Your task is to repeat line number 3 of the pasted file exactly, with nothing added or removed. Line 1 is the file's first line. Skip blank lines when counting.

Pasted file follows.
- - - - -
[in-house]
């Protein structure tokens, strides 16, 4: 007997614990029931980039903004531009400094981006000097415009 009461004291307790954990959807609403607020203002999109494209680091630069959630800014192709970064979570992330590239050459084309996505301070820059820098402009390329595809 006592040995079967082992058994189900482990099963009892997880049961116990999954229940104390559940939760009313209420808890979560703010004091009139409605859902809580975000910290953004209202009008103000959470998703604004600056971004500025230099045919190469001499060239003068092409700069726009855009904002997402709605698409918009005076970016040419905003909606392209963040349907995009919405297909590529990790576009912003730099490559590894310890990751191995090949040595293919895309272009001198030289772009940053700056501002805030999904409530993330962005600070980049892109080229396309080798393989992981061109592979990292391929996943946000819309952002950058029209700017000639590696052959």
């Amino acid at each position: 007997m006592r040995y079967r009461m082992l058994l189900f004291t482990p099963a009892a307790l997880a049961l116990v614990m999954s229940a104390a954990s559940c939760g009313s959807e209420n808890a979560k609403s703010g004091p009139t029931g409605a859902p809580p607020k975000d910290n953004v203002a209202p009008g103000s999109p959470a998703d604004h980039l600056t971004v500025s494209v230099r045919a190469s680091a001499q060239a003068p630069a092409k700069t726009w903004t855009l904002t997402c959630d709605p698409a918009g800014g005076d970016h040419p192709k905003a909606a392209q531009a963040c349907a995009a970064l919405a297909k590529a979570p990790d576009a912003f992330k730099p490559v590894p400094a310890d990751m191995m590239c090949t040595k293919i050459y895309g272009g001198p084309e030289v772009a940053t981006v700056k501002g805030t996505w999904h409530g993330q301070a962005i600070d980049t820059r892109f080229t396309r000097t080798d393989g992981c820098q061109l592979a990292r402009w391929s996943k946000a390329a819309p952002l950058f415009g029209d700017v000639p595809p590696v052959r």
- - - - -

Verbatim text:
């Amino acid at each position: 007997m006592r040995y079967r009461m082992l058994l189900f004291t482990p099963a009892a307790l997880a049961l116990v614990m999954s229940a104390a954990s559940c939760g009313s959807e209420n808890a979560k609403s703010g004091p009139t029931g409605a859902p809580p607020k975000d910290n953004v203002a209202p009008g103000s999109p959470a998703d604004h980039l600056t971004v500025s494209v230099r045919a190469s680091a001499q060239a003068p630069a092409k700069t726009w903004t855009l904002t997402c959630d709605p698409a918009g800014g005076d970016h040419p192709k905003a909606a392209q531009a963040c349907a995009a970064l919405a297909k590529a979570p990790d576009a912003f992330k730099p490559v590894p400094a310890d990751m191995m590239c090949t040595k293919i050459y895309g272009g001198p084309e030289v772009a940053t981006v700056k501002g805030t996505w999904h409530g993330q301070a962005i600070d980049t820059r892109f080229t396309r000097t080798d393989g992981c820098q061109l592979a990292r402009w391929s996943k946000a390329a819309p952002l950058f415009g029209d700017v000639p595809p590696v052959r």